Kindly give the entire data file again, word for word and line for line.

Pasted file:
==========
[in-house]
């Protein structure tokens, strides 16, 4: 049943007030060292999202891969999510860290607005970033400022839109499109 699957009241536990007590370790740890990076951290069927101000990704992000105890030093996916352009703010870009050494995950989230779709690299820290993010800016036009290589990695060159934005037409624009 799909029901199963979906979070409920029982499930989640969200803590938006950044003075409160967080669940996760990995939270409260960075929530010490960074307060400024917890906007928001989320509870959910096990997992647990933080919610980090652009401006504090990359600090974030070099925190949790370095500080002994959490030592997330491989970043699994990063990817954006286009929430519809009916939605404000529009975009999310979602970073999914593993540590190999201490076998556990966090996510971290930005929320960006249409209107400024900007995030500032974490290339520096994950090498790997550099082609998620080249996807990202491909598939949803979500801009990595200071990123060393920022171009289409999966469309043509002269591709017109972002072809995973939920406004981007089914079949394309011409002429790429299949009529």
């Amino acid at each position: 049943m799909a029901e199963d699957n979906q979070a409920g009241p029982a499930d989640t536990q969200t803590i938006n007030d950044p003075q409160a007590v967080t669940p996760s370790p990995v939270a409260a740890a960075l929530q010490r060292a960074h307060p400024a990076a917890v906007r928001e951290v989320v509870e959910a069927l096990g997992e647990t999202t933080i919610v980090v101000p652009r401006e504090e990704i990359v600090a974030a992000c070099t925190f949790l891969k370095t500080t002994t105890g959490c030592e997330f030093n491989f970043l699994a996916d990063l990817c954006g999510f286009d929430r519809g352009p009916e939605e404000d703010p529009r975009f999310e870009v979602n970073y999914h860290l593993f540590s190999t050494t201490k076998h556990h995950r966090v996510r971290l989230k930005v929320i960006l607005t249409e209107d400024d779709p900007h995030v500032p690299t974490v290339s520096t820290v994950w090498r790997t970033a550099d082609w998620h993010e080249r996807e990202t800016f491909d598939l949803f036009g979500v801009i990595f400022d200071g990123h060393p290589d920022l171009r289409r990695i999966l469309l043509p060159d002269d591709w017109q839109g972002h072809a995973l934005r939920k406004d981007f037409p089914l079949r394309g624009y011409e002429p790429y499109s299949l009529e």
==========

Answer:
[in-house]
């Protein structure tokens, strides 16, 4: 049943007030060292999202891969999510860290607005970033400022839109499109 699957009241536990007590370790740890990076951290069927101000990704992000105890030093996916352009703010870009050494995950989230779709690299820290993010800016036009290589990695060159934005037409624009 799909029901199963979906979070409920029982499930989640969200803590938006950044003075409160967080669940996760990995939270409260960075929530010490960074307060400024917890906007928001989320509870959910096990997992647990933080919610980090652009401006504090990359600090974030070099925190949790370095500080002994959490030592997330491989970043699994990063990817954006286009929430519809009916939605404000529009975009999310979602970073999914593993540590190999201490076998556990966090996510971290930005929320960006249409209107400024900007995030500032974490290339520096994950090498790997550099082609998620080249996807990202491909598939949803979500801009990595200071990123060393920022171009289409999966469309043509002269591709017109972002072809995973939920406004981007089914079949394309011409002429790429299949009529």
């Amino acid at each position: 049943m799909a029901e199963d699957n979906q979070a409920g009241p029982a499930d989640t536990q969200t803590i938006n007030d950044p003075q409160a007590v967080t669940p996760s370790p990995v939270a409260a740890a960075l929530q010490r060292a960074h307060p400024a990076a917890v906007r928001e951290v989320v509870e959910a069927l096990g997992e647990t999202t933080i919610v980090v101000p652009r401006e504090e990704i990359v600090a974030a992000c070099t925190f949790l891969k370095t500080t002994t105890g959490c030592e997330f030093n491989f970043l699994a996916d990063l990817c954006g999510f286009d929430r519809g352009p009916e939605e404000d703010p529009r975009f999310e870009v979602n970073y999914h860290l593993f540590s190999t050494t201490k076998h556990h995950r966090v996510r971290l989230k930005v929320i960006l607005t249409e209107d400024d779709p900007h995030v500032p690299t974490v290339s520096t820290v994950w090498r790997t970033a550099d082609w998620h993010e080249r996807e990202t800016f491909d598939l949803f036009g979500v801009i990595f400022d200071g990123h060393p290589d920022l171009r289409r990695i999966l469309l043509p060159d002269d591709w017109q839109g972002h072809a995973l934005r939920k406004d981007f037409p089914l079949r394309g624009y011409e002429p790429y499109s299949l009529e």